The small American town of Black Birch seems like any other except for one thing: its inhabitants follow a strange old tradition, where everyone is looked after in a communal sense, but every family’s first-born child is sold to outsiders for profit. In this closed close-knit society, relationships are prearranged and, on the surface at least, it seems to work. The parents have been indoctrinated to be accepting of the situation since birth and the town’s elders, who’ve lived their lives in the system, show no signs of introducing change. Enough money is made from the transactions to keep everyone housed and fed. Scratch the surface, however, and there’s trouble brewing.
Things kick off, as you know they will, when a feisty young teenager called Hazel starts to question whether she wants to be married off and see her children sold. Further revelations, which I won’t spoil here, start to show that the cracks in the system are actually deep, festering wounds. What follows is an intense, darkly violent story of control and compliance, as Hazel attempts to strike a new path away from the town’s twisted traditions.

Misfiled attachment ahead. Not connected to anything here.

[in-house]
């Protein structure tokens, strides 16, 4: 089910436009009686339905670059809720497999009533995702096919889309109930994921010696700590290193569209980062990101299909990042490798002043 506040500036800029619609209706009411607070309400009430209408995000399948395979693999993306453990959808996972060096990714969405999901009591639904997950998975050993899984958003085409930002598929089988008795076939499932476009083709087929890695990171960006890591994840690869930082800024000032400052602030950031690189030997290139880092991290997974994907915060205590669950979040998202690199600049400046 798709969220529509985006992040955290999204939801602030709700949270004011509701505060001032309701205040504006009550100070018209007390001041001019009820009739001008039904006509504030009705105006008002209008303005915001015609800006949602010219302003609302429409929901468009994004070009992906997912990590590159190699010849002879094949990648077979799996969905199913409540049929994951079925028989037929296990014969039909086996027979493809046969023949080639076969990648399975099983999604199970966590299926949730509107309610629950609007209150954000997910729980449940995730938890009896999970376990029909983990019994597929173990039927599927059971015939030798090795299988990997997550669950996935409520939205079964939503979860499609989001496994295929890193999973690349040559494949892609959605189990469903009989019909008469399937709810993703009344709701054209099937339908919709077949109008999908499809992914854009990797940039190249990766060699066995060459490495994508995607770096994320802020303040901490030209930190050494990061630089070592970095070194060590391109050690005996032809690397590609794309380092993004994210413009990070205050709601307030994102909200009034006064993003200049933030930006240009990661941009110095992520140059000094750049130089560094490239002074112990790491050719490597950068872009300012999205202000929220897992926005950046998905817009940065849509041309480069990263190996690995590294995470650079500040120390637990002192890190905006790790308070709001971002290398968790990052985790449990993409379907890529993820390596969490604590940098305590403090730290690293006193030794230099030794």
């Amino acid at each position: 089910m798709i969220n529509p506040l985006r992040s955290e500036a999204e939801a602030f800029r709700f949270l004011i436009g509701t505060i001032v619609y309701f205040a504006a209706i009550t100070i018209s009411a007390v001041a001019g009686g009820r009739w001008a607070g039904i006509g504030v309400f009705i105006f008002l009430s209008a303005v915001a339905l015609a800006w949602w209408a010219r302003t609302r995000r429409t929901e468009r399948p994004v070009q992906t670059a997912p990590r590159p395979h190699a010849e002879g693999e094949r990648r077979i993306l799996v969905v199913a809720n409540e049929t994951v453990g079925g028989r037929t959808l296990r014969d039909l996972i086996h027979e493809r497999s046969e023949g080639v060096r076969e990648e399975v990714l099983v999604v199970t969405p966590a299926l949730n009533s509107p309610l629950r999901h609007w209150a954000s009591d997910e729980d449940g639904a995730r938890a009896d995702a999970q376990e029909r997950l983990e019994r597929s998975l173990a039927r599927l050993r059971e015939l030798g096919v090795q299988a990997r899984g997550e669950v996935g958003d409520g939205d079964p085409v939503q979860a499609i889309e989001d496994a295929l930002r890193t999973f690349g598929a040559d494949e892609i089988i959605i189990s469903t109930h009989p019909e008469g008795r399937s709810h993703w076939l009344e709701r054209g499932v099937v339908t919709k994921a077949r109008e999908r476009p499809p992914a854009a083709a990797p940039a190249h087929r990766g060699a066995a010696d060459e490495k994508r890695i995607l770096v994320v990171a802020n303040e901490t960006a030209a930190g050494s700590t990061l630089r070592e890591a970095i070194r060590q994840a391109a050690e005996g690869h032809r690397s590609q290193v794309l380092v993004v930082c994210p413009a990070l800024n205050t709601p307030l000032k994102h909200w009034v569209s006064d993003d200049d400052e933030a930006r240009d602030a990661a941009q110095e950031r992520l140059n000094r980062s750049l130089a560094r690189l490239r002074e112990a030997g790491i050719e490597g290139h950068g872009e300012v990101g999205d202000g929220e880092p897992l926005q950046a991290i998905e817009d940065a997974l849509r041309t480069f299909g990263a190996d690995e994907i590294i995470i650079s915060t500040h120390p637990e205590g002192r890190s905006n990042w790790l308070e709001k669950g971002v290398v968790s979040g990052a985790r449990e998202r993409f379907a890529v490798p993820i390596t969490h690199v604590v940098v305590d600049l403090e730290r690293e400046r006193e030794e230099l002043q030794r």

Juan Doe’s art is a pleasure to behold. His characters have a lightness of touch that carries their personality and emotion, but it’s communicated simply in a line, a pose or a demeanor. It’s not complex, detailed drawing, but it carries the story along at a perfect pace. The colours have a natural richness to them, drenched in light from the stormy skies but darkly shadowed by the hidden world of the town’s child trafficking.
The story, written by Eduardo Cintron, is hard-hitting and well paced. There’s depth here but I was crying out for more. The town’s story is so alien to normal sensibilities, yet dealt with so matter-of-factly, that nuance is lost to incredulity. I had to go back and spend more cognitive time tracing the relationships between the characters to get a better grasp on the graphically violent middle act, and to help unlock the reasons for the surprise ending.
I have a niggling doubt that not enough is on display in this first volume because it doesn’t quite add up. We see flashes of a nursery literally thronged with babies in cribs, and a church-like town hall full of pregnant mothers, but the focus of this story is so tightly aimed on two families, that it’s hard to see how the town’s dark business could work. Hopefully this will be exposed in more detail in subsequent volumes.